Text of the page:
Titanium and most titanium alloys are readily weldable, using several welding processes. Properly made welds in the as-welded condition are ductile and, in most environments, are as corrosion resistant as base metal. Improper welds, on the other hand, might be embrittled and less corrosion-resistant compared to base metal.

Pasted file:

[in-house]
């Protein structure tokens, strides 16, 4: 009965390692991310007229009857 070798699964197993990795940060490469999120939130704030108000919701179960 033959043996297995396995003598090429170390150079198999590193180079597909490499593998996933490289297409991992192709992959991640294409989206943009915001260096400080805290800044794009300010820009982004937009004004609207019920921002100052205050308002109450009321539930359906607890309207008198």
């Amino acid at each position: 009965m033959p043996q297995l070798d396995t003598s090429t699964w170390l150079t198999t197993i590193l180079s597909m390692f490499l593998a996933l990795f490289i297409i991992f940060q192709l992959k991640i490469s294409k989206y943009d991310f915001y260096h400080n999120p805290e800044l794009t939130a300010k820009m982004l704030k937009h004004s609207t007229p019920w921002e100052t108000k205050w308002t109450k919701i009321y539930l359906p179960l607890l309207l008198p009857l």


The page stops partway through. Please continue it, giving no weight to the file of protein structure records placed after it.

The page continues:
Commercially pure titanium and most titanium alloys are readily welded by a number of welding processes being used today. The most common method of joining titanium is the gas tungsten-arc (GTAW) process and, secondarily, the gas metal-arc (GMAW) process. Others include electron beam and more recently laser welding as well as solid state processes such as friction welding and diffusion bonding. Titanium and its alloys also can be joined by resistance welding and by brazing.
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